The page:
文章作者 100test 发表时间 2011:10:03 23:34:52
Keynote Remarks at the 6th U.S.-China Aviation Summit
by Acting U.S. Commerce Secretary Rebecca Blank
September 26, 2011
Thank you for that introduction. Good morning everyone. I’d like to thank the U.S. Trade and Development Agency and the Civil Aviation Administration of China, for sponsoring this Summit. I extend a warm welcome to our Chinese guests. I’d especially like to welcome Xia Xinghua Deputy Administrator of the Civil Aviation Administration of China, who also is speaking this morning. I’m delighted to be here with all of you.
I am an economist by training, and as an economist, I am obviously deeply interested in issues of international trade and competitiveness, the same issues that are at the center of this event. However, it doesn’t take an economist to understand the three main reasons we’re all here today.
First, China is one of the fastest growing air transportation markets in the world. Second, American aviation companies are among the most innovative and productive companies in the entire U.S. manufacturing sector. They offer world-class products and services that can help China meet its aerospace goals. And third, the U.S. government is absolutely committed to helping American businesses gain broader access to the Chinese market – creating win-win scenarios for our nations.
Ultimately, our success helping China meet its aerospace goals will mean more jobs here at home. And it is job creation that so many of us in this Administration are focused on day in and day out and why President Obama released his American Jobs Act just a few weeks ago.
This bi-partisan plan, which we hope Congress passes without delay, would provide a significant new tax cut for small businesses – and that describes thousands of firms that supply aerospace manufacturers, including foreign companies. It will cut the payroll tax in half on the first $5 million of wages paid by a company. And it provides a 100 percent payroll tax holiday on any new hiring or increased wages paid to existing employees. Additionally, the Jobs Act extends the 100 percent expensing for capital expenditures into 2012, continuing an historic incentive for new capital investments. The legislation would also empower states with new flexibility to allow out-of-work Americans to continue receiving unemployment benefits while they apprentice or take internships that will help them get the on-the-job training they need to learn the skills high-tech industries like yours are looking for.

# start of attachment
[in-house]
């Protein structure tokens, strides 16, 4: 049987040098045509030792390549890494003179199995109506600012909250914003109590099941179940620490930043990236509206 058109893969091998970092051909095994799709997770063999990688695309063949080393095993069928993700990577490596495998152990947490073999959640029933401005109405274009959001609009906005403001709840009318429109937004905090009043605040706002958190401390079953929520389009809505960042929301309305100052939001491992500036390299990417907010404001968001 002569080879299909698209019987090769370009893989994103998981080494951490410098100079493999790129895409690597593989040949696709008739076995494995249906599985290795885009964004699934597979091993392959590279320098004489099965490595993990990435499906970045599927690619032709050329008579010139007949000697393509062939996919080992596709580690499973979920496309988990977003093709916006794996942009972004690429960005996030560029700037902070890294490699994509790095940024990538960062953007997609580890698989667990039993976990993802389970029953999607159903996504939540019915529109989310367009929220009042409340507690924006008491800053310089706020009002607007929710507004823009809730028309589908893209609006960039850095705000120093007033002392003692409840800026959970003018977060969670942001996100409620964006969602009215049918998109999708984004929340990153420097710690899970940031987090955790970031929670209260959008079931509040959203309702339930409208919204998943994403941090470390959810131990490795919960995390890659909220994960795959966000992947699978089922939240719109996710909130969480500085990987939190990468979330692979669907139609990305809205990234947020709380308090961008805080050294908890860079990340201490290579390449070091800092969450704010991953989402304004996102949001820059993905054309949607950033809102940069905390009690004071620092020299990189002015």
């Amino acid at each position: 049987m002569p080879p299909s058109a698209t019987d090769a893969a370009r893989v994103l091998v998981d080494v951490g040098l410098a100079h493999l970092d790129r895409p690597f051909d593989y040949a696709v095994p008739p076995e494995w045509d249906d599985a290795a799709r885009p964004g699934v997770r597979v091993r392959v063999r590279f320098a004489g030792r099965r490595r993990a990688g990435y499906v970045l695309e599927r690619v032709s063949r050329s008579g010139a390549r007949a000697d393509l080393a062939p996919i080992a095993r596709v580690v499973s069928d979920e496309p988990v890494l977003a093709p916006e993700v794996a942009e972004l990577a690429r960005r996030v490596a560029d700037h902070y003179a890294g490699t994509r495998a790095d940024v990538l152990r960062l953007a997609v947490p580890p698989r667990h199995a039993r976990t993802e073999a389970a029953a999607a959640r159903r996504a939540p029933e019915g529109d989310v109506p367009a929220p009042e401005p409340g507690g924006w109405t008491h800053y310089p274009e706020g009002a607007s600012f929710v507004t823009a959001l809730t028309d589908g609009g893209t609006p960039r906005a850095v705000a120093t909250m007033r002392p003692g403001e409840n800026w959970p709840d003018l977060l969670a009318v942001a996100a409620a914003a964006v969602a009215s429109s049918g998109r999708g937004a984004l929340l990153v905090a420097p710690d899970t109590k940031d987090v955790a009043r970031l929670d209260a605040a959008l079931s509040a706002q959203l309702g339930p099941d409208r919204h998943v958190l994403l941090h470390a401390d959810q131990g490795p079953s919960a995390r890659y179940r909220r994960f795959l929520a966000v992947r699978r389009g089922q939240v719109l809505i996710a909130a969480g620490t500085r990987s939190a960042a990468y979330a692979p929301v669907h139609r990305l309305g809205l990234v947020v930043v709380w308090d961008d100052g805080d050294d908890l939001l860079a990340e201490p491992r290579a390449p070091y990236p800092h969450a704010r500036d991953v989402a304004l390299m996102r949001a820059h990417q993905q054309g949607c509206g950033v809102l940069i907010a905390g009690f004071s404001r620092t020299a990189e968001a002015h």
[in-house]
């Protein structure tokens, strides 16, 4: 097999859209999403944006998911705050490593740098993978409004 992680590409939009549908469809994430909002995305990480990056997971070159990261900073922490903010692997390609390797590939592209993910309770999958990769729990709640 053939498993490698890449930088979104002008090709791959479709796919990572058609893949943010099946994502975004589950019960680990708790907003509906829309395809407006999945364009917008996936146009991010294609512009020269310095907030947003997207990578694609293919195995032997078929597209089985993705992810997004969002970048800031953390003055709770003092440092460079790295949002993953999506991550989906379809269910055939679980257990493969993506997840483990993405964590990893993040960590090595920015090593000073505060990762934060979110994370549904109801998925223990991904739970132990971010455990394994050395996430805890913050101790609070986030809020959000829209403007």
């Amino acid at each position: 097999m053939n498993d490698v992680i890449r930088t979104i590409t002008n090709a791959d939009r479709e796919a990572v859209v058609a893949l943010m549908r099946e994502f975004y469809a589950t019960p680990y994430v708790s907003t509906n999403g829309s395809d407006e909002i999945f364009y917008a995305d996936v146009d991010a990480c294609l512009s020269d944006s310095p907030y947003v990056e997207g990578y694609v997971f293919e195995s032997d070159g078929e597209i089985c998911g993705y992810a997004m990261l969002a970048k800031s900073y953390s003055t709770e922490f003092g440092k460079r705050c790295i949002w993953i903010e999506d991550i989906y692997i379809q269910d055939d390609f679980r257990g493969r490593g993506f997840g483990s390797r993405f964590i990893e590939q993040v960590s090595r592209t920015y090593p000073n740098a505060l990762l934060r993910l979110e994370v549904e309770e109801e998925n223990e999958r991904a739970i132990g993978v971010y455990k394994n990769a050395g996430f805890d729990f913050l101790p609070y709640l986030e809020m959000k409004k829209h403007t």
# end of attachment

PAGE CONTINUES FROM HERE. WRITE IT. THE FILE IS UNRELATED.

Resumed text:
We believe these measures and others in the Jobs Act can help give the private sector and American families a boost. It will create jobs – at least 1.5 million according to independent experts – and help rebuild critical road, railway and airport projects that are the very backbone of Commerce.
It will help kickstart the virtuous cycle: Americans will have a little more money in their pockets every month, and that will fuel demand that leads to new jobs. And new jobs mean stronger income growth, spurring more demand, and on it goes. Our economy needs this type of help today, which means that the American Jobs Act needs to be passed today so that American businesses can benefit immediately.
The President is also calling on Congress to take a balanced approach to pay for the Jobs Act, an approach that will cut our deficit based on the values of shared responsibility and shared sacrifice.
During the past decade, profligate government spending, tax cuts for the wealthy, two wars and the recession turned a record surplus into a yawning deficit. The plan the President proposed last week puts us back on a path of fiscal responsibility. It includes measures that ask those that have done well in this economy to contribute to deficit reduction and spending cuts to a host of federal programs, ranging from farm subsidies to government civil service pensions. This balanced approach to deficit reduction spreads the responsibility for meeting this shared challenge.
Of course, amid all the talk of what we must do to improve the American economy, it’s important to remember what’s gone right. That story starts with the more than 2.4 million jobs that have been created in the last 18 months. And our success at selling more of what we make to the 95 percent of consumers who live outside our borders. U.S. exports have been a key driver of America’s economic recovery. In 2010, U.S. exports of goods and services totaled $1.84 trillion, an increase of nearly 17 percent over 2009 levels. The aerospace industry accounted for nearly $78 billion of this total, and we thank you.